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5 Things Disney Still Does Better Than Universal

Plants

 williamsdb, Flickr (license)

Image: williamsdb, Flickr (license)

When Walt Disney announced his Florida Project, he said that one thing this new property would have is “the blessing of size.” What he meant by that was that Disney could use its massive footprint in Central Florida in ways that other theme parks and companies simply couldn’t. 

One of the ways that ultimately manifested itself was with Walt Disney World’s commitment to horticulture — a seemingly peripheral concern that somehow manages to capture the Disney feeling better than just about anything else. 

Think of it this way: When you picture walking around a Disney resort, whether it’s Disney’s Caribbean Beach Resort or even Disney’s All-Star Sports, isn’t nature as much a part of that experience as the hotel itself? Can’t you just imagine the lush trees, the green grass, the beautiful flowers, and the gorgeous lakes and streams? Can’t you feel the clean air in your lungs?

When you picture Disney’s Animal Kingdom, doesn’t it feel almost carved from a deep and untouched forest, full of greenery and life that you’ve never seen before? Can’t you tell which part of the park you’re in based on little more than the vegetation that surrounds you?

Disney’s size allows the resort to let nature play a far more important role than it would in a more compact area. Universal is itself a testament to that fact. When you have less space to operate within, the first thing that tends to go is the green stuff. There isn’t the same ability to maintain large grass fields and lush forests when you need to squeeze a new ride in somewhere.

Disney brings in thousands of people each year to celebrate its horticulture at the annual Epcot Flower and Garden Festival. Universal could never host such an event — it simply can’t afford to give over that much space.

Non-IP Souvenirs

 aloha75, Flickr (license)

Image: aloha75, Flickr (license)

There are few things that light up a kid’s eyes quite like the moment their wand chooses them in the Ollivanders Wand Shop experience. For a parent, it’s a bit of emotional blackmail: There’s no way you can’t buy a wand for a child who goes through that experience.

But while Universal is able to print money with its incredible and authentic Harry Potter merchandise, everything it sells outside of that property feels just a tiny bit downscale.

Compare this to Disney, who lacks the kind of top-end must-have options like the Harry Potter merchandise (although they believe lightsabers and droids are changing that equation slightly), but who more than makes up for it with charming offerings like mouse ears and attraction pins.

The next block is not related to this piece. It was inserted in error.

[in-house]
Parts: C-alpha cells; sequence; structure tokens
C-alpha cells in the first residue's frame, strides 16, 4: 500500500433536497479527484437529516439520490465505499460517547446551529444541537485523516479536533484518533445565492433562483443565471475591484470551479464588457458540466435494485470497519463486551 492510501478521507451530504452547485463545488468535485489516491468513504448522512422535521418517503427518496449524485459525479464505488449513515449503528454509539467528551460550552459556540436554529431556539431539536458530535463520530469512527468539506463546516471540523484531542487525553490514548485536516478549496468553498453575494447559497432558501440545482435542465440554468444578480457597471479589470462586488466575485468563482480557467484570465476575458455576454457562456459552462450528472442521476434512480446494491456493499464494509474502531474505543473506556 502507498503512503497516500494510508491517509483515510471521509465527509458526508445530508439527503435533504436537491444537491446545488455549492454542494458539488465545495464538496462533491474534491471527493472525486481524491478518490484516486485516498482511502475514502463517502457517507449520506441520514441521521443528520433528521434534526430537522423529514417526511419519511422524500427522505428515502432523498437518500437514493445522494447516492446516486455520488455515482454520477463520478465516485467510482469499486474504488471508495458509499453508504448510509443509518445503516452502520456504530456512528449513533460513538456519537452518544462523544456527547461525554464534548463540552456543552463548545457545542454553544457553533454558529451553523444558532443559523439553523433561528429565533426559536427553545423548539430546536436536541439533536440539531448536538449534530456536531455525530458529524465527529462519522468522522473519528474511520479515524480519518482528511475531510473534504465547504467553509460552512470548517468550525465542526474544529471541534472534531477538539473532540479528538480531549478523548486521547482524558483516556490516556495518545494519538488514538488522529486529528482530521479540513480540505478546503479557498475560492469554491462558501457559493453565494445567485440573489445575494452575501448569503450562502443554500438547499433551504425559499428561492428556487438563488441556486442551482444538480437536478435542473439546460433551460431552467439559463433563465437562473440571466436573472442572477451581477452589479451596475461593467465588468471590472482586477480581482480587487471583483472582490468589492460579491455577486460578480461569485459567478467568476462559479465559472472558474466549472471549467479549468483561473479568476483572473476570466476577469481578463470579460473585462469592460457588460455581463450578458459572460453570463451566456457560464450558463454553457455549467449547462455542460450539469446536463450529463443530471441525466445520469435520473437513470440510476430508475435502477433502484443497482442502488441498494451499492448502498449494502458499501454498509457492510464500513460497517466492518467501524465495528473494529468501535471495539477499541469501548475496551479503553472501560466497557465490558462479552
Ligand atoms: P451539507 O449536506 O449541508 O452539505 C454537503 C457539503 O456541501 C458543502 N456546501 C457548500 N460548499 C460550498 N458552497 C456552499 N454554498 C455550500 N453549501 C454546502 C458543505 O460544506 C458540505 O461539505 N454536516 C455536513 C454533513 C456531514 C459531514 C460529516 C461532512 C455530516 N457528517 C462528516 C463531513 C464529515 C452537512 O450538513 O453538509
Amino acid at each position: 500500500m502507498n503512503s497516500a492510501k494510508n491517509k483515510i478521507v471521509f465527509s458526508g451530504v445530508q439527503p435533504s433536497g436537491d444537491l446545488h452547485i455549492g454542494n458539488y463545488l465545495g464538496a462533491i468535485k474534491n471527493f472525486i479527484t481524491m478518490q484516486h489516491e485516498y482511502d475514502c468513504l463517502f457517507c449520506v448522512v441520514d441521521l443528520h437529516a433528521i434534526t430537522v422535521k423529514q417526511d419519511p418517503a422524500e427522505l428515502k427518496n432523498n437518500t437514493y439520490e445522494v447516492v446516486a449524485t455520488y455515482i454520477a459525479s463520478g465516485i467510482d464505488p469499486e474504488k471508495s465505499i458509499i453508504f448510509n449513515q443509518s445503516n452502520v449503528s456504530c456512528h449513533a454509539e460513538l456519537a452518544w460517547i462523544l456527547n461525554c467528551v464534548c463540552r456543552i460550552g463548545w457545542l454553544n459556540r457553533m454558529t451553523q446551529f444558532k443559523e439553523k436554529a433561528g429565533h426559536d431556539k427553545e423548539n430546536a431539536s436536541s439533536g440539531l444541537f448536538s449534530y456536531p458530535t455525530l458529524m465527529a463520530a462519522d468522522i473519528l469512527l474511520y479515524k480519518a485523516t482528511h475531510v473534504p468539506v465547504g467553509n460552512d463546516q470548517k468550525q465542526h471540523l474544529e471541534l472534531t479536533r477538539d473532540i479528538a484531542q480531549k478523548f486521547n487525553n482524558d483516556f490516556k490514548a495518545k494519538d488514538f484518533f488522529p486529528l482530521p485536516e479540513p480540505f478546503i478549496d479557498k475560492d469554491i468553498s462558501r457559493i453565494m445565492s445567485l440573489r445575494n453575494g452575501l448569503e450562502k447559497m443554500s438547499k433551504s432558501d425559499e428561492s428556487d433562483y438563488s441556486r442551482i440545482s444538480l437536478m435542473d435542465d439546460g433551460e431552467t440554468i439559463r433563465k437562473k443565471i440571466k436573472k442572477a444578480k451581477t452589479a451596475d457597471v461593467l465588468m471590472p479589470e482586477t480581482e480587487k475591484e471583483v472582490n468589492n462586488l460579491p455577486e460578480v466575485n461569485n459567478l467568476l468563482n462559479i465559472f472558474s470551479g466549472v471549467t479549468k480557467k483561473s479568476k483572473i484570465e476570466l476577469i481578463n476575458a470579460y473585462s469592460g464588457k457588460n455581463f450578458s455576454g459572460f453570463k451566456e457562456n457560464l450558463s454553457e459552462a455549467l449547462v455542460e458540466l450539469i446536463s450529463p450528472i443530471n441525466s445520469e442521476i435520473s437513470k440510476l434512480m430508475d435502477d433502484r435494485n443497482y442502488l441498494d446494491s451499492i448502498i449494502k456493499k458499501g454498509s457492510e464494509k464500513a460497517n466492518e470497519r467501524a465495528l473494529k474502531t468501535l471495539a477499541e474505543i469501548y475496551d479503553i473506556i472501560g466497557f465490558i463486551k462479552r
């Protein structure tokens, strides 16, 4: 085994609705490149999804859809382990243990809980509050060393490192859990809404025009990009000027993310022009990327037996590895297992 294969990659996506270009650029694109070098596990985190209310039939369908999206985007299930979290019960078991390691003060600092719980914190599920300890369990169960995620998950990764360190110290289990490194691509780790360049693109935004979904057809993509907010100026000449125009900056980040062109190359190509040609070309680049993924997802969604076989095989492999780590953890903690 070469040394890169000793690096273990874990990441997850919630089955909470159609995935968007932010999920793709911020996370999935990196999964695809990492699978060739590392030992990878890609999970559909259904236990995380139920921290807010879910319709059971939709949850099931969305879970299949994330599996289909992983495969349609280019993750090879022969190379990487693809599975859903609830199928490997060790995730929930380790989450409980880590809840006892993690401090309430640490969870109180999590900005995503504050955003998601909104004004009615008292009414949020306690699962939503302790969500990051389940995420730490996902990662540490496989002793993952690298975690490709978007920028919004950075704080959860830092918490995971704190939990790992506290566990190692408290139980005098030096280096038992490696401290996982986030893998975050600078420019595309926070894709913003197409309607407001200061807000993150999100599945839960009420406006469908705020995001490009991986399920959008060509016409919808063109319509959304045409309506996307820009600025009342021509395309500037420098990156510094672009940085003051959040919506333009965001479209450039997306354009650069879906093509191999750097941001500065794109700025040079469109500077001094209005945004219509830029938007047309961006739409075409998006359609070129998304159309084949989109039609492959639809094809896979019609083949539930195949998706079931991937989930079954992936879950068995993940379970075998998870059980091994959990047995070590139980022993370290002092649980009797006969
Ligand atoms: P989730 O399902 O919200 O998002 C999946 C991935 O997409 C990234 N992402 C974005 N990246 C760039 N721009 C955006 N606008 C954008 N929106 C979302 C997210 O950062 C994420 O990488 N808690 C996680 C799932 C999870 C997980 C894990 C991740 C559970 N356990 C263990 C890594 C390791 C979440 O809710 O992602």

Even beyond these basic items, Disney’s more generalized resort merchandise tends to look and feel more luxurious and valuable than Universal’s — offering more varied and stylish designs, as well as boutique offerings through limited run labels. Universal lacks anything even approaching the eclectic charm of the items you can find in Disney Springs’ Marketplace Co-Op store.

And, when you add to that the proliferation of resort-specific merchandise, as well as limited edition Disney art from shops like Wonderground Gallery and ARt of Disney, you find that Disney offers so much more for guests to take with them no matter their particular taste.

Yes, Hogwarts robes and magic wands are great, but mouse ears are forever.

Fireworks

 steven van, Flickr (license)

Image: steven van, Flickr (license)

Try as they might, Universal has never come close to matching the offerings Disney has created for its nighttime spectaculars.

For a variety of reasons, from political concerns to spacial concerns to simple guest interest, Universal just has never been able to put together a must-see evening show at its parks. It has come close in recent years, with Hogwarts Castle projection shows earning a place in repeat guests’ hearts. But, there is no Happily Ever After on Universal property.

Meanwhile, Disney has established a lead in this category over not just Universal, but nearly every other purveyor of fireworks shows on earth. It is, at this point, a meme among Disney fans that even the biggest cities’ Fourth of July celebrations can barely come close to what Disney manages to stage every single night of every single year. 

There are a lot of things that Universal can do better than Disney, and there are a lot of other areas in which Universal is attempting to close the gap. But when it comes to fireworks, Disney’s lead is so laughably, hilariously big, no one will ever catch them.

It’s not even worth trying. 

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